Tuesday, July 10, 2012

Barbara Palmer, Duchess of Cleveland



Barbara, Lady Castlemaine, Duchess of Cleveland


Samuel Pepys once found himself in the Privy-garden where he
 “saw the finest smocks and linnen petticoats of my Lady Castlemaine’s, laced with rich lace at the bottom, that ever I saw; and did me good to look upon them”. He may have been enthralled by her looks, but when she left her husband, Roger Palmer, Pepys says “I know well enough she is a whore”.

A Viscount's daughter, Barbara was already married when she met Charles soon after his return to England in 1660. When Charles' future queen, Catherine of Braganza arrived from Portugal in 1662, Barbara appears to have been heavily pregnant by the king. She gave birth to a son on 18 June, five weeks after Catherine's arrival. That same day, the Queen visited Barbara in her apartment at Hampton Court, and was so shocked to see the newborn child, she threw a fit and had to be carried out. 
Louise de la Keroualle, Duchess of Portsmouth

Charles had a dichotomous attitude towards Barbara. Although she was never faithful to her royal lover, the King used to visit her four nights a week at her apartments in Whitehall. When her second son was born in 1663, Charles denied paternity but nevertheless, gave Barbara lavish Christmas presents the same year. The couple had ferocious arguments and Barbara was not above threatening Charles. When she was expecting another child in 1667, Barbara swore that if he denied paternity again, she would dash the infant's brains out. Her power over Charles was such that he went down on his knees to be 'pardoned' for his very well-founded suspicions.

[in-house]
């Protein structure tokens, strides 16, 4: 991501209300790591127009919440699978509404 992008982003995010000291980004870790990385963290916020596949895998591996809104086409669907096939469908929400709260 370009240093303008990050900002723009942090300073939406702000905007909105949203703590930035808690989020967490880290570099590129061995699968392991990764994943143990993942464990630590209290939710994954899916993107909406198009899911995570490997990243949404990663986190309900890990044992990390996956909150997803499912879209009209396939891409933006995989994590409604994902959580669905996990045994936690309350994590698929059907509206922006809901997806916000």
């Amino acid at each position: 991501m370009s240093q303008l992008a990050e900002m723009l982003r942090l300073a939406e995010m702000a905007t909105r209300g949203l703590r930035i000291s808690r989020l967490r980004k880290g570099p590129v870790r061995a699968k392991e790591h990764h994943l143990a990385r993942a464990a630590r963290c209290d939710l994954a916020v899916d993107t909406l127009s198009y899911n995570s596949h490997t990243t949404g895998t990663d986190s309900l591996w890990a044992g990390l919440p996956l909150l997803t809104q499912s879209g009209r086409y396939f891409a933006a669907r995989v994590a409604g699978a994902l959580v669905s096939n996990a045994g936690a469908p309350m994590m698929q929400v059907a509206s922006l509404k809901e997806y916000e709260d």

Her first daughter, Anne, was initially accepted by her cuckold husband Roger Palmer. It' a credit to Barbara's persuasive powers that the King acknowledged the child as his, but it was more likely that Philip Stanhope, 2nd Earl of Chesterfield was also a prospective father. However, Charlotte, her third child, was undoubtedly the King's.
Lady Anne Fitzroy [Palmer] and Lady Charlotte Fitzroy

Ultimately, Barbara's demands were so great, her temper so fierce, and her infidelities so brazen that Charles tired of her. Her rival, Louise de Keroualle conspired to get her removed from court. When Barbara announced she had converted to Catholicism, this was the ideal excuse to have her removed.
Barbara Countess Castlemaine and her daughter Charlotte Fitzroy

She left for Paris in the spring of 1677, to embark on more liaisons which produced yet more children until she had seven, fathered by at least six different men. Her husband was, apparently, not one of them.
 
 
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